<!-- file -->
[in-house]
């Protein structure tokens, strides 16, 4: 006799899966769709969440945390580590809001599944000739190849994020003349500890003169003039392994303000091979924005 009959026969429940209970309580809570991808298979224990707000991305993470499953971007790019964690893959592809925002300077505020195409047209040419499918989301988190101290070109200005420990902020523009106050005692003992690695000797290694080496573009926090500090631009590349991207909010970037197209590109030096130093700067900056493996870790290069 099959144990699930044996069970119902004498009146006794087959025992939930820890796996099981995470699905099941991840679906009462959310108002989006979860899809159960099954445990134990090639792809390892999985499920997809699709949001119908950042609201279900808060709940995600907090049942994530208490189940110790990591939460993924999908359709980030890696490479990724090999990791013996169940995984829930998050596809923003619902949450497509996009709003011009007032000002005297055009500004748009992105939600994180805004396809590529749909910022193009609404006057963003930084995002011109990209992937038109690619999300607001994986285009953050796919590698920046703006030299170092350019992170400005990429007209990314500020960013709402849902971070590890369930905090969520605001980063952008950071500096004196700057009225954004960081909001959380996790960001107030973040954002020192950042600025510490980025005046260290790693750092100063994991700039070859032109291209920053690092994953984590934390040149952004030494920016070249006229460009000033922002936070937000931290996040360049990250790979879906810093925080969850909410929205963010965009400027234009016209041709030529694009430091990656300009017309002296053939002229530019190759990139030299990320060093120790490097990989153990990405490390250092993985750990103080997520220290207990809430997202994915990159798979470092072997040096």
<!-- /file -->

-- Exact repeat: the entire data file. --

[in-house]
């Protein structure tokens, strides 16, 4: 006799899966769709969440945390580590809001599944000739190849994020003349500890003169003039392994303000091979924005 009959026969429940209970309580809570991808298979224990707000991305993470499953971007790019964690893959592809925002300077505020195409047209040419499918989301988190101290070109200005420990902020523009106050005692003992690695000797290694080496573009926090500090631009590349991207909010970037197209590109030096130093700067900056493996870790290069 099959144990699930044996069970119902004498009146006794087959025992939930820890796996099981995470699905099941991840679906009462959310108002989006979860899809159960099954445990134990090639792809390892999985499920997809699709949001119908950042609201279900808060709940995600907090049942994530208490189940110790990591939460993924999908359709980030890696490479990724090999990791013996169940995984829930998050596809923003619902949450497509996009709003011009007032000002005297055009500004748009992105939600994180805004396809590529749909910022193009609404006057963003930084995002011109990209992937038109690619999300607001994986285009953050796919590698920046703006030299170092350019992170400005990429007209990314500020960013709402849902971070590890369930905090969520605001980063952008950071500096004196700057009225954004960081909001959380996790960001107030973040954002020192950042600025510490980025005046260290790693750092100063994991700039070859032109291209920053690092994953984590934390040149952004030494920016070249006229460009000033922002936070937000931290996040360049990250790979879906810093925080969850909410929205963010965009400027234009016209041709030529694009430091990656300009017309002296053939002229530019190759990139030299990320060093120790490097990989153990990405490390250092993985750990103080997520220290207990809430997202994915990159798979470092072997040096």